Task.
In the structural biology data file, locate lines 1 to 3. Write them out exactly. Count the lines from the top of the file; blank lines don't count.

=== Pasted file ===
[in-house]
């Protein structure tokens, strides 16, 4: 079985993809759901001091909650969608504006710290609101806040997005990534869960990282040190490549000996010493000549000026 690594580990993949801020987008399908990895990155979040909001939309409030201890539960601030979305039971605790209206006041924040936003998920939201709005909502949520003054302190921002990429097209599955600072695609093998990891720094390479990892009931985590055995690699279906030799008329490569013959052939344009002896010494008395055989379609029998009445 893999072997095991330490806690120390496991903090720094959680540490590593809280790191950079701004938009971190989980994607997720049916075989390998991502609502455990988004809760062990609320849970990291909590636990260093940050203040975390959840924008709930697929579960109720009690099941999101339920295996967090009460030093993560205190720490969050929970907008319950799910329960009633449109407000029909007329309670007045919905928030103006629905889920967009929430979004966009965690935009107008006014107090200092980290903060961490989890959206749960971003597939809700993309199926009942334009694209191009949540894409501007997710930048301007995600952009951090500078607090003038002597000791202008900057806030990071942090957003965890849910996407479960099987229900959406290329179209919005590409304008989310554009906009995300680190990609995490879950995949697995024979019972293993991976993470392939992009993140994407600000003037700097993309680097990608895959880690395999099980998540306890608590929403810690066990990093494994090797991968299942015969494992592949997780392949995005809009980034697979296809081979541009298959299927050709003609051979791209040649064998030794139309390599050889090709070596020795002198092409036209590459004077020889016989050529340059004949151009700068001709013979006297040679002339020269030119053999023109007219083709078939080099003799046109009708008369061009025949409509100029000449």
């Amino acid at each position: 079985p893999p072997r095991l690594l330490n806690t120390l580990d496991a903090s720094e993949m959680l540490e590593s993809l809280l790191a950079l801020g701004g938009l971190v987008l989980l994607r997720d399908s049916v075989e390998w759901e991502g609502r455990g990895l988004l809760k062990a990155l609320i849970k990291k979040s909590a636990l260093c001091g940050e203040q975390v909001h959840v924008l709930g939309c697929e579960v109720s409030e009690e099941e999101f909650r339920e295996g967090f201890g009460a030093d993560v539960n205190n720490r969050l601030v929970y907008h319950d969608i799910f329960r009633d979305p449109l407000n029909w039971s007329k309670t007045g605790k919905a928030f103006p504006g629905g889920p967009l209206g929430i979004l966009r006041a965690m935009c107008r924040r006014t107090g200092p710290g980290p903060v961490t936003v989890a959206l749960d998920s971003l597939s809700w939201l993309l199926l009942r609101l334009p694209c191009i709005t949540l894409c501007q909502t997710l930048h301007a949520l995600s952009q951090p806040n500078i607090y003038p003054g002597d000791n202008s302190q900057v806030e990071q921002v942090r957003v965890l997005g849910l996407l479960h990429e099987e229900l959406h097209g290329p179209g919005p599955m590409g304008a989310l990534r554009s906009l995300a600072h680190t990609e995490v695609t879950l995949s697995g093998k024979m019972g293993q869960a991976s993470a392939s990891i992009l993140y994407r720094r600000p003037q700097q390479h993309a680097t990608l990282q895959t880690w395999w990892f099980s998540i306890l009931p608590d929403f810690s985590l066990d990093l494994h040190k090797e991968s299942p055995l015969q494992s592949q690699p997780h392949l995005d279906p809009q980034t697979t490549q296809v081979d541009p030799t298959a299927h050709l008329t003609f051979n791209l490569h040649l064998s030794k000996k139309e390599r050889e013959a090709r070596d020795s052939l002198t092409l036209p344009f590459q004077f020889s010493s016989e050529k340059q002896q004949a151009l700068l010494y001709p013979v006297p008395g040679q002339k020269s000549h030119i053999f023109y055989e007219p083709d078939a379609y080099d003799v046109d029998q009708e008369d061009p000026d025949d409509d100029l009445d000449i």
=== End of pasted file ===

[in-house]
């Protein structure tokens, strides 16, 4: 079985993809759901001091909650969608504006710290609101806040997005990534869960990282040190490549000996010493000549000026 690594580990993949801020987008399908990895990155979040909001939309409030201890539960601030979305039971605790209206006041924040936003998920939201709005909502949520003054302190921002990429097209599955600072695609093998990891720094390479990892009931985590055995690699279906030799008329490569013959052939344009002896010494008395055989379609029998009445 893999072997095991330490806690120390496991903090720094959680540490590593809280790191950079701004938009971190989980994607997720049916075989390998991502609502455990988004809760062990609320849970990291909590636990260093940050203040975390959840924008709930697929579960109720009690099941999101339920295996967090009460030093993560205190720490969050929970907008319950799910329960009633449109407000029909007329309670007045919905928030103006629905889920967009929430979004966009965690935009107008006014107090200092980290903060961490989890959206749960971003597939809700993309199926009942334009694209191009949540894409501007997710930048301007995600952009951090500078607090003038002597000791202008900057806030990071942090957003965890849910996407479960099987229900959406290329179209919005590409304008989310554009906009995300680190990609995490879950995949697995024979019972293993991976993470392939992009993140994407600000003037700097993309680097990608895959880690395999099980998540306890608590929403810690066990990093494994090797991968299942015969494992592949997780392949995005809009980034697979296809081979541009298959299927050709003609051979791209040649064998030794139309390599050889090709070596020795002198092409036209590459004077020889016989050529340059004949151009700068001709013979006297040679002339020269030119053999023109007219083709078939080099003799046109009708008369061009025949409509100029000449």
């Amino acid at each position: 079985p893999p072997r095991l690594l330490n806690t120390l580990d496991a903090s720094e993949m959680l540490e590593s993809l809280l790191a950079l801020g701004g938009l971190v987008l989980l994607r997720d399908s049916v075989e390998w759901e991502g609502r455990g990895l988004l809760k062990a990155l609320i849970k990291k979040s909590a636990l260093c001091g940050e203040q975390v909001h959840v924008l709930g939309c697929e579960v109720s409030e009690e099941e999101f909650r339920e295996g967090f201890g009460a030093d993560v539960n205190n720490r969050l601030v929970y907008h319950d969608i799910f329960r009633d979305p449109l407000n029909w039971s007329k309670t007045g605790k919905a928030f103006p504006g629905g889920p967009l209206g929430i979004l966009r006041a965690m935009c107008r924040r006014t107090g200092p710290g980290p903060v961490t936003v989890a959206l749960d998920s971003l597939s809700w939201l993309l199926l009942r609101l334009p694209c191009i709005t949540l894409c501007q909502t997710l930048h301007a949520l995600s952009q951090p806040n500078i607090y003038p003054g002597d000791n202008s302190q900057v806030e990071q921002v942090r957003v965890l997005g849910l996407l479960h990429e099987e229900l959406h097209g290329p179209g919005p599955m590409g304008a989310l990534r554009s906009l995300a600072h680190t990609e995490v695609t879950l995949s697995g093998k024979m019972g293993q869960a991976s993470a392939s990891i992009l993140y994407r720094r600000p003037q700097q390479h993309a680097t990608l990282q895959t880690w395999w990892f099980s998540i306890l009931p608590d929403f810690s985590l066990d990093l494994h040190k090797e991968s299942p055995l015969q494992s592949q690699p997780h392949l995005d279906p809009q980034t697979t490549q296809v081979d541009p030799t298959a299927h050709l008329t003609f051979n791209l490569h040649l064998s030794k000996k139309e390599r050889e013959a090709r070596d020795s052939l002198t092409l036209p344009f590459q004077f020889s010493s016989e050529k340059q002896q004949a151009l700068l010494y001709p013979v006297p008395g040679q002339k020269s000549h030119i053999f023109y055989e007219p083709d078939a379609y080099d003799v046109d029998q009708e008369d061009p000026d025949d409509d100029l009445d000449i």